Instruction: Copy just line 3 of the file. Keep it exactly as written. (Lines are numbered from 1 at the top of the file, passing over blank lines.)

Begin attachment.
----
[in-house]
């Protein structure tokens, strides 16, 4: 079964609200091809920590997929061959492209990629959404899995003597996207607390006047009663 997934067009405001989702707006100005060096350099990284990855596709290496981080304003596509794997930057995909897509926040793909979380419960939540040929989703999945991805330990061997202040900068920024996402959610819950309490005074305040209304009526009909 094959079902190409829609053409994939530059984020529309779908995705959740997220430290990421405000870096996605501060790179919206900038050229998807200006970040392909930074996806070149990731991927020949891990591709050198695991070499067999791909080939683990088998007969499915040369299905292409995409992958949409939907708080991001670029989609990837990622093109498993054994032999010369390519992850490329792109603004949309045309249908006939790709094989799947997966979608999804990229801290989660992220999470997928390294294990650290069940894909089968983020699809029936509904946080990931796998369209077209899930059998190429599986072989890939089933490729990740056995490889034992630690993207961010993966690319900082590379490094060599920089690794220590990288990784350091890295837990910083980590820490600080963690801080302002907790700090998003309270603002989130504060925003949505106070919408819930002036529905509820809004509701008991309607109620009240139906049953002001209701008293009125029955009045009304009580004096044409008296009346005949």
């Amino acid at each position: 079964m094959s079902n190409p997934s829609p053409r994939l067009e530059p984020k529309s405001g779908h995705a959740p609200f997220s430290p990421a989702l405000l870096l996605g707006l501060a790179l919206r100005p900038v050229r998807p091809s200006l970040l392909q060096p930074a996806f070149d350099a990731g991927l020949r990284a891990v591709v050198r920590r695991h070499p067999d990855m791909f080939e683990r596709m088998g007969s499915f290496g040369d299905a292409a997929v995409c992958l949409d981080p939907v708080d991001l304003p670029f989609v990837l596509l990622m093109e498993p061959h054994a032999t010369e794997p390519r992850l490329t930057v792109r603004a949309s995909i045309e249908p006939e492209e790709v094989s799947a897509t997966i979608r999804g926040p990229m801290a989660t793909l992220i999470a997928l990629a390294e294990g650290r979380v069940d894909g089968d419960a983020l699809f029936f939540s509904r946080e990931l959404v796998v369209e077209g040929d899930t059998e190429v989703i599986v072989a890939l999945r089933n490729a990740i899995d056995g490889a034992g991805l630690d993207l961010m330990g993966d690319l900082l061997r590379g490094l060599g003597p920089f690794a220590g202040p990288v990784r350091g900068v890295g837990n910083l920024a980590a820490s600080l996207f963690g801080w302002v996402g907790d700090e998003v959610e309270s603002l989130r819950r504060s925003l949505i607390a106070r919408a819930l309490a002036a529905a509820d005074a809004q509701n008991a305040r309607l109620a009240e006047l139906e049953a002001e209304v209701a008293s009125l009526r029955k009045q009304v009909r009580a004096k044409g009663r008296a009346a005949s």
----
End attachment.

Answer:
């Amino acid at each position: 079964m094959s079902n190409p997934s829609p053409r994939l067009e530059p984020k529309s405001g779908h995705a959740p609200f997220s430290p990421a989702l405000l870096l996605g707006l501060a790179l919206r100005p900038v050229r998807p091809s200006l970040l392909q060096p930074a996806f070149d350099a990731g991927l020949r990284a891990v591709v050198r920590r695991h070499p067999d990855m791909f080939e683990r596709m088998g007969s499915f290496g040369d299905a292409a997929v995409c992958l949409d981080p939907v708080d991001l304003p670029f989609v990837l596509l990622m093109e498993p061959h054994a032999t010369e794997p390519r992850l490329t930057v792109r603004a949309s995909i045309e249908p006939e492209e790709v094989s799947a897509t997966i979608r999804g926040p990229m801290a989660t793909l992220i999470a997928l990629a390294e294990g650290r979380v069940d894909g089968d419960a983020l699809f029936f939540s509904r946080e990931l959404v796998v369209e077209g040929d899930t059998e190429v989703i599986v072989a890939l999945r089933n490729a990740i899995d056995g490889a034992g991805l630690d993207l961010m330990g993966d690319l900082l061997r590379g490094l060599g003597p920089f690794a220590g202040p990288v990784r350091g900068v890295g837990n910083l920024a980590a820490s600080l996207f963690g801080w302002v996402g907790d700090e998003v959610e309270s603002l989130r819950r504060s925003l949505i607390a106070r919408a819930l309490a002036a529905a509820d005074a809004q509701n008991a305040r309607l109620a009240e006047l139906e049953a002001e209304v209701a008293s009125l009526r029955k009045q009304v009909r009580a004096k044409g009663r008296a009346a005949s």